No, George Zimmerman was not “instructed” to stay in his car as the editors of the Tribune write today:
The first tragedy of the George Zimmerman-Trayvon Martin case is that it was a case at all.
If Zimmerman had done as police instructed, there probably would have been no media circus and we would never have heard of either man. More important, the teenager would still be alive and Zimmerman would not have been charged with second-degree murder.
Unfortunately, Zimmerman, an armed neighborhood watch volunteer in a Florida gated community, did not stay in his vehicle and, for whatever reason, chose to engage the African-American teen whom he had been following.
Here’s ABC’s Dan Abrams with what actually happened:
@DianeSawyer If Zimmerman was told 2 stay in car, why did he get out & pursue Tray?
[. . .]
Dan’s answer: He wasn’t told to stay in his car. When he told the non-emergency operator that he was following Martin, he was told “you don’t need to do that” and he responded, “Ok”. He was already out of his car at that point. The question is did he keep following Martin as prosecutors allege or was he just walking back to his car as Zimmerman claims.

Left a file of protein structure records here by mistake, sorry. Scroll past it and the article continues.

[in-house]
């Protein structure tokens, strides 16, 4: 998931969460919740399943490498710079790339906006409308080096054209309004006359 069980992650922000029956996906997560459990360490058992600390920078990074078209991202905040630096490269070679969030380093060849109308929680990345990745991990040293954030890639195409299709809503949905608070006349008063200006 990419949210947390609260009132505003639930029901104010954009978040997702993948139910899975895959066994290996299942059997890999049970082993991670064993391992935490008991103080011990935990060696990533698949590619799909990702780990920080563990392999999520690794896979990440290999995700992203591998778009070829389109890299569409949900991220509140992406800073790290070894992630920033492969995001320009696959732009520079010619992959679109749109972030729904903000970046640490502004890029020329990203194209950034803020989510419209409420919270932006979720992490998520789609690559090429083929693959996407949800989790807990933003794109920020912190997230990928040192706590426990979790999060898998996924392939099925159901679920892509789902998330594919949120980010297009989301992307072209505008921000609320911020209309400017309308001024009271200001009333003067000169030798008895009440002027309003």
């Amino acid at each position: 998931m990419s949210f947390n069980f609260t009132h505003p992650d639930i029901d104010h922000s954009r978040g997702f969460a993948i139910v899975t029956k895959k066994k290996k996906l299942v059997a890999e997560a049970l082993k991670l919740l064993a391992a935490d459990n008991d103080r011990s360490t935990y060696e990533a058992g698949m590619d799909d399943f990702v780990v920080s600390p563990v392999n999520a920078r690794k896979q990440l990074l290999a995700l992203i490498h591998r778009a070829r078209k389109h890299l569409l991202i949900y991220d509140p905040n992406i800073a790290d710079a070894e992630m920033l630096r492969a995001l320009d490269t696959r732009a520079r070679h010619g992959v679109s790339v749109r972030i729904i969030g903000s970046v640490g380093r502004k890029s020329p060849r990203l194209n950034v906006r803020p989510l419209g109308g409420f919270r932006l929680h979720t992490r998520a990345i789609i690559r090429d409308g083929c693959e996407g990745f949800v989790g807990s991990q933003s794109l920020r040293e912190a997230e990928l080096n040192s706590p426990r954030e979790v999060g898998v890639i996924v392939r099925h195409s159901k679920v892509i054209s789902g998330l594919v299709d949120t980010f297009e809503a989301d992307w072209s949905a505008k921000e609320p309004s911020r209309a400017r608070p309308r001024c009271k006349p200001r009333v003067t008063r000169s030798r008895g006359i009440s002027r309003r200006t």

Abrams also covered self-defense law:
[. . .]
Dan’s answer: He is allowed to defend himself. Let’s assume that Zimmerman stalked Martin as you suggest (the defense would dispute that). The moment that Zimmerman threatens Martin or lays a hand on him or otherwise places Martin in reasonable fear for his safety, then Martin is allowed to use force to defend himself. But if Martin then gets on top of Zimmerman and starts beating his head into the ground as Zimmerman claims and he can’t escape, then the right to self defense shifts to Zimmerman. So if the jurors even had reasonable doubt about whether at the moment Zimmerman fired his weapon he reasonably feared Martin was about to beat him again (“great bodily harm”), it’s a not guilty verdict.
The entire Q-and-A with Diane Sawyer and Abrams here.